- Title Pages
- A Note on Money
- 1 W. & R. Chambers and the Market for Print
- I Organizing a Proper System of Publishing
- 2 Industrial Book Production
- 3 Reaching a National Market
- 4 Production and Steam Power
- 5 New Formats for Information
- 6 Reaching an Overseas Market
- 7 A Modern Printing Establishment
- II Railways and Competition
- 8 The Coming of the Railways
- 9 Centralizing Business in Edinburgh
- 10 Routledge and the New Competition
- 11 Railway Bookstalls
- 12 Instruction in the Railway Marketplace
- 13 The Dignitaries of the Trade Take on Routledge
- III Steamships and Transatlantic Business
- 14 Transatlantic Opportunities
- 15 Getting to Know the American Market
- 16 The Dissemination of Cheap Instruction
- 17 A New Spirit of Engagement
- 18 Building Relationships with Boston and Philadelphia
- 19 Piracy and Shipwreck!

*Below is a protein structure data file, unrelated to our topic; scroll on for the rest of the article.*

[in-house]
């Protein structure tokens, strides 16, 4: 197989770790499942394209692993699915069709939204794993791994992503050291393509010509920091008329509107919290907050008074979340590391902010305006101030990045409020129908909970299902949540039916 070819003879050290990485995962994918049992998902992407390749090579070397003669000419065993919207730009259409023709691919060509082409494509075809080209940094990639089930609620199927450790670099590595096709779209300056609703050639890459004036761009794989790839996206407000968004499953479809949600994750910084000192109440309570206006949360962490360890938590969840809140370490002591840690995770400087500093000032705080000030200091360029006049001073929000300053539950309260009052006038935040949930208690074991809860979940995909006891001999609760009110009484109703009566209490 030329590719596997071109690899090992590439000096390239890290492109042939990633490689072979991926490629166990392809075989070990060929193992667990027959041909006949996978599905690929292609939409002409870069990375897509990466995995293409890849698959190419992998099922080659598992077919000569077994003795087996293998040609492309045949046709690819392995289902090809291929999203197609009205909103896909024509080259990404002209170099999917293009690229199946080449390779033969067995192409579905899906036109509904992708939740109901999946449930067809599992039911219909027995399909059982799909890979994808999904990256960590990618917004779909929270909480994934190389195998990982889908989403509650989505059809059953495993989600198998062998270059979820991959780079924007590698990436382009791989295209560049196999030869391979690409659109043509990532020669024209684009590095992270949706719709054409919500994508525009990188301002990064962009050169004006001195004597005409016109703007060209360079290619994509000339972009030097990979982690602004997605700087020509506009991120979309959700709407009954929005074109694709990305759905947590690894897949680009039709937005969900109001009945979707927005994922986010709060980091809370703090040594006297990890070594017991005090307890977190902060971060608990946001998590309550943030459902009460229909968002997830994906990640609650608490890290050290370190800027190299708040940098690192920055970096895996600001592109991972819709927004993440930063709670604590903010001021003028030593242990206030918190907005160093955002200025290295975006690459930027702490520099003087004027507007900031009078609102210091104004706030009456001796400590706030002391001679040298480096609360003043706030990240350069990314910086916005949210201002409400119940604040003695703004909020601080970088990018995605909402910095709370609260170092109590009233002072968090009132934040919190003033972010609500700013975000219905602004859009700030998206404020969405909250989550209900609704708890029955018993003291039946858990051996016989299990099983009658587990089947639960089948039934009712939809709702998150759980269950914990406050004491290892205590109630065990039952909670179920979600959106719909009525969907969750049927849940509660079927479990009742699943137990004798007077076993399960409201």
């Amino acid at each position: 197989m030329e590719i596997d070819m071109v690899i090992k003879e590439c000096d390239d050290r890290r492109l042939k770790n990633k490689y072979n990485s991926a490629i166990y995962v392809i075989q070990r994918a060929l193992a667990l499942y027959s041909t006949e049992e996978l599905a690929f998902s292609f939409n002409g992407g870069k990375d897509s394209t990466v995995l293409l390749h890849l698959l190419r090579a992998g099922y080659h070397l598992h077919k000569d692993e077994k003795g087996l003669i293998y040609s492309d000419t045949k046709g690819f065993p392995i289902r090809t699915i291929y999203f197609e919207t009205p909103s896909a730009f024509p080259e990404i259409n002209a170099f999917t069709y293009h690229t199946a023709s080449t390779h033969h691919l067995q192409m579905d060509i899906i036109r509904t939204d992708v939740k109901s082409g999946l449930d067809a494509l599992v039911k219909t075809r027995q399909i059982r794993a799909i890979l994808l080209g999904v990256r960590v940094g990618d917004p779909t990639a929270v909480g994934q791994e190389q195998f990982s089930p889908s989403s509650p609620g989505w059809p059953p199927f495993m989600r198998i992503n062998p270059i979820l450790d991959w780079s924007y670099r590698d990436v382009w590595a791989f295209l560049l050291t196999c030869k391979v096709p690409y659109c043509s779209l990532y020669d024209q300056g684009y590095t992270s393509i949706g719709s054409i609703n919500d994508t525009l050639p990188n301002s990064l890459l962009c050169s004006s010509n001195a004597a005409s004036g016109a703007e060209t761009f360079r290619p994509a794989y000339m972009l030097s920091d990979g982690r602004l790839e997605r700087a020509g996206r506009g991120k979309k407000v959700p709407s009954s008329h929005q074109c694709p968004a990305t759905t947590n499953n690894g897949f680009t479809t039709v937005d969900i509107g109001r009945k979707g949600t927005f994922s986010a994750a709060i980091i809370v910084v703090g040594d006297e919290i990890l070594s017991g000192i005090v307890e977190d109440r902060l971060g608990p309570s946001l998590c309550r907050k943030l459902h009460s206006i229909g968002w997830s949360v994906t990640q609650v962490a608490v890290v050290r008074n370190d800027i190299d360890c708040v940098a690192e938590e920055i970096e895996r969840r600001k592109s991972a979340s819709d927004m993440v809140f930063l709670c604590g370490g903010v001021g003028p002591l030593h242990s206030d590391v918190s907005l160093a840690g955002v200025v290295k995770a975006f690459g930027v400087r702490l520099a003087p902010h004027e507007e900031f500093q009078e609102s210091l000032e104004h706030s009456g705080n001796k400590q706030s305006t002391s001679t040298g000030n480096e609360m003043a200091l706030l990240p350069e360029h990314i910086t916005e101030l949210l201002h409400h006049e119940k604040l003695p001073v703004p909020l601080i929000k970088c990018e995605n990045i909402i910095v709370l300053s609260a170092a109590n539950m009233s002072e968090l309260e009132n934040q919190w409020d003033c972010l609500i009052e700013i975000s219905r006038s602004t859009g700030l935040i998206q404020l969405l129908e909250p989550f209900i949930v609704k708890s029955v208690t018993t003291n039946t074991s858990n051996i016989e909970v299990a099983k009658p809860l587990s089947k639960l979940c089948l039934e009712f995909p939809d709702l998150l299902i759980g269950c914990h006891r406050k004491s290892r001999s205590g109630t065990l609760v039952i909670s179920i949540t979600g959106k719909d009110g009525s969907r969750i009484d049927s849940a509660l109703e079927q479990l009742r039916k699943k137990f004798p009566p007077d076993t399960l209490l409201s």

William Chambers died after several months of physical frailty and failing memory. He was “the poor lad by honest industry rising to eminence,” who had risen “from poverty to opulence, and from obscurity to the highest service and honour which his city could bestow.” Chambers' ultimate success and wealth showed the possible mass market for print, for those who understood how best to supply it. After his death, his memorialist remarked that had William been apprenticed to a grocer instead of a bookseller, he would no doubt have “have risen to the first rank of merchants.” He utilized stereotype plates for Chambers's Journal. These plates lost their role in coordinating the Journal's two British editions when Chambers decided to break their long-standing agreement with William Orr. W. & R. Chambers were moderately successful in their American business dealings, but it was a hard-won and carefully managed success.
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